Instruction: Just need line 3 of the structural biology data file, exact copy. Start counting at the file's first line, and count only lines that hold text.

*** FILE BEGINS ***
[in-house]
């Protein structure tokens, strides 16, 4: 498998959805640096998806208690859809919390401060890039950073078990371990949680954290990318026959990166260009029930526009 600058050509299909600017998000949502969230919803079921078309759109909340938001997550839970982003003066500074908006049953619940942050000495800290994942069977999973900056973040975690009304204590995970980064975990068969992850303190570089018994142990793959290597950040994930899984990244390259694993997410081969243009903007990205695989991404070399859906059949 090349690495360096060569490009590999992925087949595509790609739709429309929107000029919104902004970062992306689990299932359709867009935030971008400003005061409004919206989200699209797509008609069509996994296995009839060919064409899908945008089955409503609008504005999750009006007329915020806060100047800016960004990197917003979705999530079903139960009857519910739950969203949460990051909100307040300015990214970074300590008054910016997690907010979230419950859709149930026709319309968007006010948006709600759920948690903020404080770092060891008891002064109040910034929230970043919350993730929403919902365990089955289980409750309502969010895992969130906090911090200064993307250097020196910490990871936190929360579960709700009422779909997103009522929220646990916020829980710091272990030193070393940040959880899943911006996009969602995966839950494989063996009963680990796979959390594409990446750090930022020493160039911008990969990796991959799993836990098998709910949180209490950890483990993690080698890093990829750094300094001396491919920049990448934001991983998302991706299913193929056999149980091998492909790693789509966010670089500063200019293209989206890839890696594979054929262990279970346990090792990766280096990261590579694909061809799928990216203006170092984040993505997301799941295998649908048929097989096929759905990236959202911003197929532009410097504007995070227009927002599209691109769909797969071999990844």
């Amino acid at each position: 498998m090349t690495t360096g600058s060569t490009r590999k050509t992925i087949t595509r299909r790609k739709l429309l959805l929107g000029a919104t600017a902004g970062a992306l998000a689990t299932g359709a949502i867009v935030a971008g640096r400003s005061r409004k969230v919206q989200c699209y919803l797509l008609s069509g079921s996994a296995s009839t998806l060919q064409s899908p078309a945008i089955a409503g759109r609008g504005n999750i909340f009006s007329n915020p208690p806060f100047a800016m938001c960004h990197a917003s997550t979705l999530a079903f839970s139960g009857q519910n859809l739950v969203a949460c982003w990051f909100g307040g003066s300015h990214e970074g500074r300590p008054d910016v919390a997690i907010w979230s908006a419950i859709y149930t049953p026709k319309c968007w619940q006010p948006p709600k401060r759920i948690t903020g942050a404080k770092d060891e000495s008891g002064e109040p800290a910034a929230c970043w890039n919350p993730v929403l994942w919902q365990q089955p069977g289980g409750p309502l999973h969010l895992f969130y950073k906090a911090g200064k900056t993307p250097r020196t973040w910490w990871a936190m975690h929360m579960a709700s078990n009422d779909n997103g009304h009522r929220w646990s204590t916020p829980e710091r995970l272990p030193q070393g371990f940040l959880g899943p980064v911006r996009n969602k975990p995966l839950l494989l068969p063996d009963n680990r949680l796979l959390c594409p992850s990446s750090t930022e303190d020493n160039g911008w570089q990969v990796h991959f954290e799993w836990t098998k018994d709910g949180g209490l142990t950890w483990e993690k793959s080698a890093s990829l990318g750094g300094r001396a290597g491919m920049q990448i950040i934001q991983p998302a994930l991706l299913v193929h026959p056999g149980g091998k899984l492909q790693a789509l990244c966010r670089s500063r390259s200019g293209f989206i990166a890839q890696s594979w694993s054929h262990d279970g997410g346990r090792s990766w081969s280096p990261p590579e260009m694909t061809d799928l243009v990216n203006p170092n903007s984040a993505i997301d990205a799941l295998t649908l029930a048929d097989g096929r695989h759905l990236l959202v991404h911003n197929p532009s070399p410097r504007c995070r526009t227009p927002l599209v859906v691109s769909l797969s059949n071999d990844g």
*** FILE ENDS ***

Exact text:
């Amino acid at each position: 498998m090349t690495t360096g600058s060569t490009r590999k050509t992925i087949t595509r299909r790609k739709l429309l959805l929107g000029a919104t600017a902004g970062a992306l998000a689990t299932g359709a949502i867009v935030a971008g640096r400003s005061r409004k969230v919206q989200c699209y919803l797509l008609s069509g079921s996994a296995s009839t998806l060919q064409s899908p078309a945008i089955a409503g759109r609008g504005n999750i909340f009006s007329n915020p208690p806060f100047a800016m938001c960004h990197a917003s997550t979705l999530a079903f839970s139960g009857q519910n859809l739950v969203a949460c982003w990051f909100g307040g003066s300015h990214e970074g500074r300590p008054d910016v919390a997690i907010w979230s908006a419950i859709y149930t049953p026709k319309c968007w619940q006010p948006p709600k401060r759920i948690t903020g942050a404080k770092d060891e000495s008891g002064e109040p800290a910034a929230c970043w890039n919350p993730v929403l994942w919902q365990q089955p069977g289980g409750p309502l999973h969010l895992f969130y950073k906090a911090g200064k900056t993307p250097r020196t973040w910490w990871a936190m975690h929360m579960a709700s078990n009422d779909n997103g009304h009522r929220w646990s204590t916020p829980e710091r995970l272990p030193q070393g371990f940040l959880g899943p980064v911006r996009n969602k975990p995966l839950l494989l068969p063996d009963n680990r949680l796979l959390c594409p992850s990446s750090t930022e303190d020493n160039g911008w570089q990969v990796h991959f954290e799993w836990t098998k018994d709910g949180g209490l142990t950890w483990e993690k793959s080698a890093s990829l990318g750094g300094r001396a290597g491919m920049q990448i950040i934001q991983p998302a994930l991706l299913v193929h026959p056999g149980g091998k899984l492909q790693a789509l990244c966010r670089s500063r390259s200019g293209f989206i990166a890839q890696s594979w694993s054929h262990d279970g997410g346990r090792s990766w081969s280096p990261p590579e260009m694909t061809d799928l243009v990216n203006p170092n903007s984040a993505i997301d990205a799941l295998t649908l029930a048929d097989g096929r695989h759905l990236l959202v991404h911003n197929p532009s070399p410097r504007c995070r526009t227009p927002l599209v859906v691109s769909l797969s059949n071999d990844g």